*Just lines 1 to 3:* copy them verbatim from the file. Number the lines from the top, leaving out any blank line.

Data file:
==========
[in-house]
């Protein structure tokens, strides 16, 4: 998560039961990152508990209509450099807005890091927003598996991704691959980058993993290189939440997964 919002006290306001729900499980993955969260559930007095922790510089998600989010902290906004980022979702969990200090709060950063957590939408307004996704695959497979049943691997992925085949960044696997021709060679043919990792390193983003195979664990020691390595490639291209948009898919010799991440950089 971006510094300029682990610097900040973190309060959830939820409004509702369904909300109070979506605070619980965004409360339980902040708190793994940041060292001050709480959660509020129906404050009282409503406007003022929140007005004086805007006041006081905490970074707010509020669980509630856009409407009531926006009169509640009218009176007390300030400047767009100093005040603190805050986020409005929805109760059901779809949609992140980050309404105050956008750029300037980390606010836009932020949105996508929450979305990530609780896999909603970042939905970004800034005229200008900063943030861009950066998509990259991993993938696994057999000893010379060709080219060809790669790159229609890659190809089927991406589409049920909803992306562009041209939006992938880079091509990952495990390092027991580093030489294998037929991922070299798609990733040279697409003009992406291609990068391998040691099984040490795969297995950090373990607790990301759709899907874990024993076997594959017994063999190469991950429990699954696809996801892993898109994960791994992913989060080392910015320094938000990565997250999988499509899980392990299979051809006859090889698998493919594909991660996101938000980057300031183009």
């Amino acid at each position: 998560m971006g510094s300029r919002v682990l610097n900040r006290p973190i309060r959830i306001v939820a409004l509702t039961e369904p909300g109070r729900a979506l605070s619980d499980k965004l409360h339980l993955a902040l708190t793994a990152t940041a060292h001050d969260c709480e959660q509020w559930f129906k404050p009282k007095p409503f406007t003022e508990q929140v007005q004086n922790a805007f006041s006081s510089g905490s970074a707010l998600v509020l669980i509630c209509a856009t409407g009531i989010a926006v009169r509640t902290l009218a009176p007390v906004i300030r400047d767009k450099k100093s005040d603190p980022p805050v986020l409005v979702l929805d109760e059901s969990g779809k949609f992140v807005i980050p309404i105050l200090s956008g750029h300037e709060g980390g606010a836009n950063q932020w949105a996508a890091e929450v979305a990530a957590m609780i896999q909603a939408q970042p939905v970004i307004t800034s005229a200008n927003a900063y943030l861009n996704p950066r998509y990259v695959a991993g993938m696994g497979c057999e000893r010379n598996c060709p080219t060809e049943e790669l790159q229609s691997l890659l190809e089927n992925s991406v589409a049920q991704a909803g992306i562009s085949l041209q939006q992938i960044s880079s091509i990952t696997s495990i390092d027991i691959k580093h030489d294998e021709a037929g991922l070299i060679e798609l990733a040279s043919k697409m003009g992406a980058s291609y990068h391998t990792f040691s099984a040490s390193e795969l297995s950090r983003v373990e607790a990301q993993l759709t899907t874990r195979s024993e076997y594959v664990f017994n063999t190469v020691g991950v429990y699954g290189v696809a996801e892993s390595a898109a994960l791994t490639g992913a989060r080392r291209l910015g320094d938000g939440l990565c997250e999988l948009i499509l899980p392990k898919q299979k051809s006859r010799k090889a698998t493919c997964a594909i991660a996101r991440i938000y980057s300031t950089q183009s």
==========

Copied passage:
[in-house]
């Protein structure tokens, strides 16, 4: 998560039961990152508990209509450099807005890091927003598996991704691959980058993993290189939440997964 919002006290306001729900499980993955969260559930007095922790510089998600989010902290906004980022979702969990200090709060950063957590939408307004996704695959497979049943691997992925085949960044696997021709060679043919990792390193983003195979664990020691390595490639291209948009898919010799991440950089 971006510094300029682990610097900040973190309060959830939820409004509702369904909300109070979506605070619980965004409360339980902040708190793994940041060292001050709480959660509020129906404050009282409503406007003022929140007005004086805007006041006081905490970074707010509020669980509630856009409407009531926006009169509640009218009176007390300030400047767009100093005040603190805050986020409005929805109760059901779809949609992140980050309404105050956008750029300037980390606010836009932020949105996508929450979305990530609780896999909603970042939905970004800034005229200008900063943030861009950066998509990259991993993938696994057999000893010379060709080219060809790669790159229609890659190809089927991406589409049920909803992306562009041209939006992938880079091509990952495990390092027991580093030489294998037929991922070299798609990733040279697409003009992406291609990068391998040691099984040490795969297995950090373990607790990301759709899907874990024993076997594959017994063999190469991950429990699954696809996801892993898109994960791994992913989060080392910015320094938000990565997250999988499509899980392990299979051809006859090889698998493919594909991660996101938000980057300031183009």
């Amino acid at each position: 998560m971006g510094s300029r919002v682990l610097n900040r006290p973190i309060r959830i306001v939820a409004l509702t039961e369904p909300g109070r729900a979506l605070s619980d499980k965004l409360h339980l993955a902040l708190t793994a990152t940041a060292h001050d969260c709480e959660q509020w559930f129906k404050p009282k007095p409503f406007t003022e508990q929140v007005q004086n922790a805007f006041s006081s510089g905490s970074a707010l998600v509020l669980i509630c209509a856009t409407g009531i989010a926006v009169r509640t902290l009218a009176p007390v906004i300030r400047d767009k450099k100093s005040d603190p980022p805050v986020l409005v979702l929805d109760e059901s969990g779809k949609f992140v807005i980050p309404i105050l200090s956008g750029h300037e709060g980390g606010a836009n950063q932020w949105a996508a890091e929450v979305a990530a957590m609780i896999q909603a939408q970042p939905v970004i307004t800034s005229a200008n927003a900063y943030l861009n996704p950066r998509y990259v695959a991993g993938m696994g497979c057999e000893r010379n598996c060709p080219t060809e049943e790669l790159q229609s691997l890659l190809e089927n992925s991406v589409a049920q991704a909803g992306i562009s085949l041209q939006q992938i960044s880079s091509i990952t696997s495990i390092d027991i691959k580093h030489d294998e021709a037929g991922l070299i060679e798609l990733a040279s043919k697409m003009g992406a980058s291609y990068h391998t990792f040691s099984a040490s390193e795969l297995s950090r983003v373990e607790a990301q993993l759709t899907t874990r195979s024993e076997y594959v664990f017994n063999t190469v020691g991950v429990y699954g290189v696809a996801e892993s390595a898109a994960l791994t490639g992913a989060r080392r291209l910015g320094d938000g939440l990565c997250e999988l948009i499509l899980p392990k898919q299979k051809s006859r010799k090889a698998t493919c997964a594909i991660a996101r991440i938000y980057s300031t950089q183009s």